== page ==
Mining operations will require up to 300 coal truck trips per day traveling 110 miles one-way from Alton to Cedar City, which could result in one truck leaving the site every seven minutes. The coal-haul route would run through several small towns along State Highway 89, including Panguitch, a town recently placed on the National Register of Historic Places.

"It is a documented fact that when coal mines come into communities, there is a negative impact on "Mom and Pop" retail businesses,” said Bobbi Bryant, a small business owner in Panguitch. "I own a shop that is right next to the haul route, and the noise and fumes from the trucks will make traveling to Bryce Canyon less pleasurable and much more dangerous. Most shop, restaurant and motels owners, myself included, will not get as many customers, and we could be faced with closing our business."

David Nimkin, Southwest regional director for the National Parks Conservation Association also opposes the permit because of the impact it will have on the park. "Bryce Canyon National Park is one of Utah’s greatest assets. Its pristine night skies, clean air and magnificent views are threatened by the dust and light pollution generated from this proposed mine only 10 miles from the park boundary. These mining activities will most certainly impact the quality experiences of over 1.5 million visitors to Bryce each year."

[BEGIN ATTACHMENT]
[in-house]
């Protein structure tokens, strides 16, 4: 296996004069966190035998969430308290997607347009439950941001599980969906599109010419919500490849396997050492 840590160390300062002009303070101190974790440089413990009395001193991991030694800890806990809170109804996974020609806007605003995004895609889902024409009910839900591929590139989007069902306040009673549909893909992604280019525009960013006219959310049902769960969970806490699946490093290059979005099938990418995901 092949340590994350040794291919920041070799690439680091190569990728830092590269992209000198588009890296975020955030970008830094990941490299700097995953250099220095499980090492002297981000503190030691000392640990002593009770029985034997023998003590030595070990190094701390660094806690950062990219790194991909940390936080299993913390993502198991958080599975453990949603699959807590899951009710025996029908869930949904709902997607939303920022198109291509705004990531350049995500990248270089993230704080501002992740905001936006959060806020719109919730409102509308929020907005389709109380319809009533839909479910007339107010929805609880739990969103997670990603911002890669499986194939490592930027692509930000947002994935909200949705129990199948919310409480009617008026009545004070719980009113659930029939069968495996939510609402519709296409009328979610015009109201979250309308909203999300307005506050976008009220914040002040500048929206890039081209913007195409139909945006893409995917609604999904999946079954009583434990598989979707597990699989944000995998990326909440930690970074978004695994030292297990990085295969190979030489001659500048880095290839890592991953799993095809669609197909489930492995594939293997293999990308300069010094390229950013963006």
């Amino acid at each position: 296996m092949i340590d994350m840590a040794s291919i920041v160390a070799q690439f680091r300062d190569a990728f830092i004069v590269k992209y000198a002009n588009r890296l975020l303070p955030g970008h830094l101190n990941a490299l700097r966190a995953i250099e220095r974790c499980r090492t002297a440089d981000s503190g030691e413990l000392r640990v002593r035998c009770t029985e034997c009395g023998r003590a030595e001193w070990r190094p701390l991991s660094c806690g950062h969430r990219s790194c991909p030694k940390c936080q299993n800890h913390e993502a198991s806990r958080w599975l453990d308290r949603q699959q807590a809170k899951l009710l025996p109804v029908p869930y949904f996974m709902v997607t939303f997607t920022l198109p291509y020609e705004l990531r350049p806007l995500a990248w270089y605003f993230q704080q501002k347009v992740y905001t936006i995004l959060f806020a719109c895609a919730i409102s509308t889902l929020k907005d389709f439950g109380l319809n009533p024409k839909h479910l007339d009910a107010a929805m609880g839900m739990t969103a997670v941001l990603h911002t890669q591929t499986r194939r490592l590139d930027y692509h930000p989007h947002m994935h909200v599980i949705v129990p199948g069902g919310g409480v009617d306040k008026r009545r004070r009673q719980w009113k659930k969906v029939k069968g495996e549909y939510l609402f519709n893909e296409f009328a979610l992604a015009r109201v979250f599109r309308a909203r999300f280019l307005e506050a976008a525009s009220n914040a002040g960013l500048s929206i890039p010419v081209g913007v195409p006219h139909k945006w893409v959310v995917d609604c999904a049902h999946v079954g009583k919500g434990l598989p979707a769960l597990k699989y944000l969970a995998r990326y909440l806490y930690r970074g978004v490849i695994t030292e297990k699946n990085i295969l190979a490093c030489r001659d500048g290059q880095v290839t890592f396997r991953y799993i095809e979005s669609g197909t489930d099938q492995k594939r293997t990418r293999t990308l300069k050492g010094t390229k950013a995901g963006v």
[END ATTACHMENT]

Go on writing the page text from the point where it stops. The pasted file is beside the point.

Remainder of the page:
"Because I have asthma, my husband and I spent years looking for the perfect place to spend our retirement before finding our home in Panguitch. This mine will essentially shatter our dreams of living in a pristine and beautiful place with good air and water quality, and if the strip mine ever opens, we will be forced to leave the town that we thought we would grow old in. I never would have thought we would face this kind of threat living so close to so many public lands," said Panguitch local Luella McMahan.

"This initial approval by the Division of Oil, Gas, and Mining is just the camel's nose under the tent," said Stephen Bloch, Conservation Director for the Southern Utah Wilderness Alliance. "The Bureau of Land Management is currently analyzing a proposal by Alton Coal Development to lease a larger tract of public land immediately adjacent to the just-approved mine, one that would vastly expand the size of the project to the tune of 46 million tons of coal that would be strip mined over the next 15 years."

"This strip mine would be huge step backwards," said Sharon Buccino, Director of the Land and Wildlife Program for the Natural Resources Defense Council. "There's no need to threaten the environment and economy around Bryce Canyon with one of the dirtiest, damaging, and out-dated fuels out there. The region is blessed with incredible renewable energy potential to take advantage of that would be far preferable and safer for the surrounding communities."